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Charles Nicolas, of Farmingdale, helped sink top-secret Japanese sub

World War II veteran Charles Nicolas at his

World War II veteran Charles Nicolas at his Farmingdale home March 13, 2015 with a model of the sub he served on. In December 1941, Nicolas had been manning a radio watch aboard a different submarine near the Virgin Islands when he took a critical message that riveted the crew: Japan had attacked Pearl Harbor. Credit: Newsday / J. Conrad Williams Jr.

In the inky depths of the Pacific's waters, a Japanese submarine on an infamous "Yanagi mission" slipped quietly toward its home port, cradling a secret cargo in its steel bosom.

It was on its way home from a Nazi-held port in France, where it had been loaded with advanced technology Japan hoped would restore its advantage in its war with the United States -- parts or plans for radar, jet aircraft, rocket engines, Enigma code machines.

But as the 1-29 passed 100 miles south of Taiwan, an American sonar operator aboard a U.S. submarine alerted to the enemy's presence prepared the aquatic echo that would target the enemy sub for American torpedoes. In the tense silence, he awaited for the go-ahead.

"After several attempts the captain finally had it lined up," said Charles Nicolas, 92, the former sonar operator who now lives in Farmingdale. "He turned to me and said that he wanted one ping on this submarine."

"I gave him the one ping, which, if I remember right, was 1,250 yards," said Nicolas, who was awarded the military's Silver Star medal for his role in the sinking of the top-secret sub. "And as soon as he heard that, he fired four torpedoes."

"We could actually see the rising sun on the side of the submarine," said Nicolas, who raised three children in Jamaica, Queens, with his now-deceased wife, Rose, and retired in 1985 as a district manager for New York Telephone. "The rising sun, of course, is Japan's insignia."

As the Allied dominance on the oceans and skies tightened during World War II, resources-starved Germany and Japan had begun relying on submarines to help each other by exchanging critical supplies, technology, medicines, expert personnel and even tons of gold.

These exchanges, known as Yanagi missions, included shipments of uranium, according to "The Japanese Submarine Force of World War II," by Carl Boyd, then a history professor at Old Dominion University.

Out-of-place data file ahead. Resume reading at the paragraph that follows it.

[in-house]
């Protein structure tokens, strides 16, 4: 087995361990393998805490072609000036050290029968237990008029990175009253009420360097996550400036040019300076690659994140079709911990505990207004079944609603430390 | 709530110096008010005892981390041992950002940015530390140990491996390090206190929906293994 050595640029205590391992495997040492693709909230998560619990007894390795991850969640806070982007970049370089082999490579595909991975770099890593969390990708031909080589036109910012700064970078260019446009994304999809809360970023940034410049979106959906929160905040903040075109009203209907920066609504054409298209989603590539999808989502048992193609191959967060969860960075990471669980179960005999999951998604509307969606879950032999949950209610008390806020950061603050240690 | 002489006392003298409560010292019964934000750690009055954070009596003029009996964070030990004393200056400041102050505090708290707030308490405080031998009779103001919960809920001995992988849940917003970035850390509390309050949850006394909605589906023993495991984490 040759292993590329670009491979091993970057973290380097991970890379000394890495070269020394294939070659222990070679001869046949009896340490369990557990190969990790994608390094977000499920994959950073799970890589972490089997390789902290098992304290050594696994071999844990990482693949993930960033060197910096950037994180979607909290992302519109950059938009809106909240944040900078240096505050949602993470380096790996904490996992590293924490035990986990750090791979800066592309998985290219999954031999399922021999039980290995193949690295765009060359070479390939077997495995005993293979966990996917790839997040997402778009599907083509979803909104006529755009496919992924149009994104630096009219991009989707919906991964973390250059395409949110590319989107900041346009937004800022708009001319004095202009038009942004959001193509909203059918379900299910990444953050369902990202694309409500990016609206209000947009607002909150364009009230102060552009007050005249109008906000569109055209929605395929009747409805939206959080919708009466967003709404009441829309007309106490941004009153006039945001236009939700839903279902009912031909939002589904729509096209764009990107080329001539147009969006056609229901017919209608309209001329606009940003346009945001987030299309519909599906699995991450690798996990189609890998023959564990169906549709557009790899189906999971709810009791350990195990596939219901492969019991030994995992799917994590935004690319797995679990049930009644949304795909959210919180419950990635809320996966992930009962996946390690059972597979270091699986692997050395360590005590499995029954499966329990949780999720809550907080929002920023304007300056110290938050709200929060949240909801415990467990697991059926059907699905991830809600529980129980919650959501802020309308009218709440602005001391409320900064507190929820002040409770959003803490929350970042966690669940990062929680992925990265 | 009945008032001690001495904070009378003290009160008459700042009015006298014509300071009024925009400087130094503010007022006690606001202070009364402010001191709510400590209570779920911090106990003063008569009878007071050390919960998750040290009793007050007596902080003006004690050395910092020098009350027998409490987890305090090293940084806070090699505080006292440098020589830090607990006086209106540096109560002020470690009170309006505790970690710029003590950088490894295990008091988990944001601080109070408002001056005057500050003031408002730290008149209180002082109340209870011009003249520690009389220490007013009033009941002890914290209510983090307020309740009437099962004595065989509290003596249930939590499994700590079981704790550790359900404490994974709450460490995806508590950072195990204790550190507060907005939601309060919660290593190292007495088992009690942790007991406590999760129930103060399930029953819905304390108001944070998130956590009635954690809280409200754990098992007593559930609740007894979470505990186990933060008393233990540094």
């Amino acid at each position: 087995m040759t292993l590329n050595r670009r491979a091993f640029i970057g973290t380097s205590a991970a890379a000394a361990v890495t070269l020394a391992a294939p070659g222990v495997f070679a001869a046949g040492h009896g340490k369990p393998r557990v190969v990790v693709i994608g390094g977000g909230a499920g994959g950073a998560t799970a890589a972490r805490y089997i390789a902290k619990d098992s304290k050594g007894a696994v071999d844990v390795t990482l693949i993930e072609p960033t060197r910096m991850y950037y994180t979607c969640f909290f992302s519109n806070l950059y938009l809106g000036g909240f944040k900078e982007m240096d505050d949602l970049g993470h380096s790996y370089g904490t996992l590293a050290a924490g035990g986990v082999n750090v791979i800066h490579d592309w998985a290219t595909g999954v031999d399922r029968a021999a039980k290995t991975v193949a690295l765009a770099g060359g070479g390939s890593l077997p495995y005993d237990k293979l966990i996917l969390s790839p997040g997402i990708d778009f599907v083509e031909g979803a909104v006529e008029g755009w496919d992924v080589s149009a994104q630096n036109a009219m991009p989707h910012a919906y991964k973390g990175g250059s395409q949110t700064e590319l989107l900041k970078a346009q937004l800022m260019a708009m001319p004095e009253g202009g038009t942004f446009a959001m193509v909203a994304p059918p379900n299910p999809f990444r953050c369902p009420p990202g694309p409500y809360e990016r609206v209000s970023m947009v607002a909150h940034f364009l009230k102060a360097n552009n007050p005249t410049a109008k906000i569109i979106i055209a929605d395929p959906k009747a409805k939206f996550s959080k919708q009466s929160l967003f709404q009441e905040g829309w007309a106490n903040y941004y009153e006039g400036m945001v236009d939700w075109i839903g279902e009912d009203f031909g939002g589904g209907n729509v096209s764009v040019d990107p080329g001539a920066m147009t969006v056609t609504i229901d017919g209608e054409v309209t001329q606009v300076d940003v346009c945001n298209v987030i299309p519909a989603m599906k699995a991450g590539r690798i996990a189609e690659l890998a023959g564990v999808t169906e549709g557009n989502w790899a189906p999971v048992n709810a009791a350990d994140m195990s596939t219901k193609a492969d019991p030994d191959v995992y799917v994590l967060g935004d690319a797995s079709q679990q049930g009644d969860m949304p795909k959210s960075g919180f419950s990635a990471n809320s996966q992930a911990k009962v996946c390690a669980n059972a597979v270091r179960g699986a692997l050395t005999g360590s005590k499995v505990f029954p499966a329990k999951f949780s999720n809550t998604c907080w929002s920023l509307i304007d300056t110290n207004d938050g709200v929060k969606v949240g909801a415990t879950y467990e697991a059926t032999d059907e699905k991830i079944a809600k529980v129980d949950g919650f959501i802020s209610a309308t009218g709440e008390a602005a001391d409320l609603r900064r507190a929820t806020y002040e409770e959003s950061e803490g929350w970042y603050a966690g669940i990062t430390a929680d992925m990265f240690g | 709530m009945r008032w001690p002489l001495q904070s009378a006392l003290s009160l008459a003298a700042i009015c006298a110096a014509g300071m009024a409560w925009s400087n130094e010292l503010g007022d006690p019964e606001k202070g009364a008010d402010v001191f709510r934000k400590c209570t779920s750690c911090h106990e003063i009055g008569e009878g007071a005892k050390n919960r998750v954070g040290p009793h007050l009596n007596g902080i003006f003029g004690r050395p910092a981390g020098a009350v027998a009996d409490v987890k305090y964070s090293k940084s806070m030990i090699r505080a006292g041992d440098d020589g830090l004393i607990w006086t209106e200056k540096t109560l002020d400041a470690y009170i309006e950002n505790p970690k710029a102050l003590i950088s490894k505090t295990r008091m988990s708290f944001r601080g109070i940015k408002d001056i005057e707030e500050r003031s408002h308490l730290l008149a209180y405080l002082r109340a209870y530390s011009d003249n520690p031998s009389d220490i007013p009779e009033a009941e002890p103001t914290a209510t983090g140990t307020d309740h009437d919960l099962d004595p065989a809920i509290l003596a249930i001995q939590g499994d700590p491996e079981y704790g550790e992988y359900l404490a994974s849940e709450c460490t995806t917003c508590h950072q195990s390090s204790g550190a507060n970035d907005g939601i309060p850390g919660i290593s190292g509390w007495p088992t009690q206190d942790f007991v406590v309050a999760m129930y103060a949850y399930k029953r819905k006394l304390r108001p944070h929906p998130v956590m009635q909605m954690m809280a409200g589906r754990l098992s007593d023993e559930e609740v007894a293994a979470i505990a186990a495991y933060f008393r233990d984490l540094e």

Halting the Yanagi missions had been a Navy priority since they began in 1942.

The I-29's commander, Takakazu Kinashi, had dealt the U.S. Navy a humiliating blow aboard a different sub by sinking the USS Wasp aircraft carrier and fatally damaging the USS O'Brien destroyer during a 1942 engagement near Guadalcanal.

But more ominously, U.S. military leaders feared that a more coordinated effort between Germany and Japan could turn the war in favor of the Axis nations.

"With all of these things going to Japan, that completely freaked out the Americans," said Joseph M. Scalia, author of "Germany's Last Mission to Japan," which was published by the U.S. Naval Institute, a nonprofit military organization in Annapolis. "You have this rabid enemy in Asia that will die before surrendering and now they would get this technology?"

Naval intelligence had been able to track the 1-29 to where a three-member wolf pack of American attack submarines -- including Nicolas' boat, the Sawfish -- waited in the Luzon Strait, north of the Philippines.

But cornering the secret sub in the silence and the deep of the 200-mile-wide Luzon Strait would require that they surprise the I-29. Because sonar signals are easily detected by other submarines, the Sawfish's captain believed they would have but a single chance to bounce a sound wave off the I-29's distant hull, then hurriedly calculate the torpedo firing range before the enemy sub had a chance to react.

The sonar technician he turned to was Nicolas, who had enlisted in the Navy four years earlier, and who volunteered for submarine duty because he thought surface ships were too large.

"It was very boring at times, day after day after day," he said of the monotony that had prevailed before the Sawfish spotted the I-29. "But then all of a sudden maybe one at night, or two or three in the morning, you hear "Clear the bridge . . . And then all hell broke out and you had enough action to last you in 10 minutes for the rest of the patrol."

Nicolas had handled important tasks before. In December 1941, he had been manning a radio watch aboard a different submarine near the Virgin Islands when he took a critical message that riveted the crew: Japan had attacked Pearl Harbor.

But in the Luzon strait, Nicolas, now a former chapter president of the U.S. Submarine Veterans of World War, was being asked to use his sonar skills to locate the most significant target of his career. He would need to target it with such swift efficiency that it would not have time to vanish into the Pacific's depths.

Nicolas was able to do so on his first try, allowing the Sawfish to send four torpedoes in rapid succession.

Nicolas dismisses suggestions that he is a hero, even though his success in targeting the spy sub without alerting its crew earned him the military's third-highest combat medal.

"There were about 106 Japanese sailors who went down with the submarine, which in my way was vengeance for sinking the carrier Wasp," Nicolas said.

"Any one of the other sailors on board that submarine could have deserved that Silver Star," Nicolas said. "I just happened to be in the right position."


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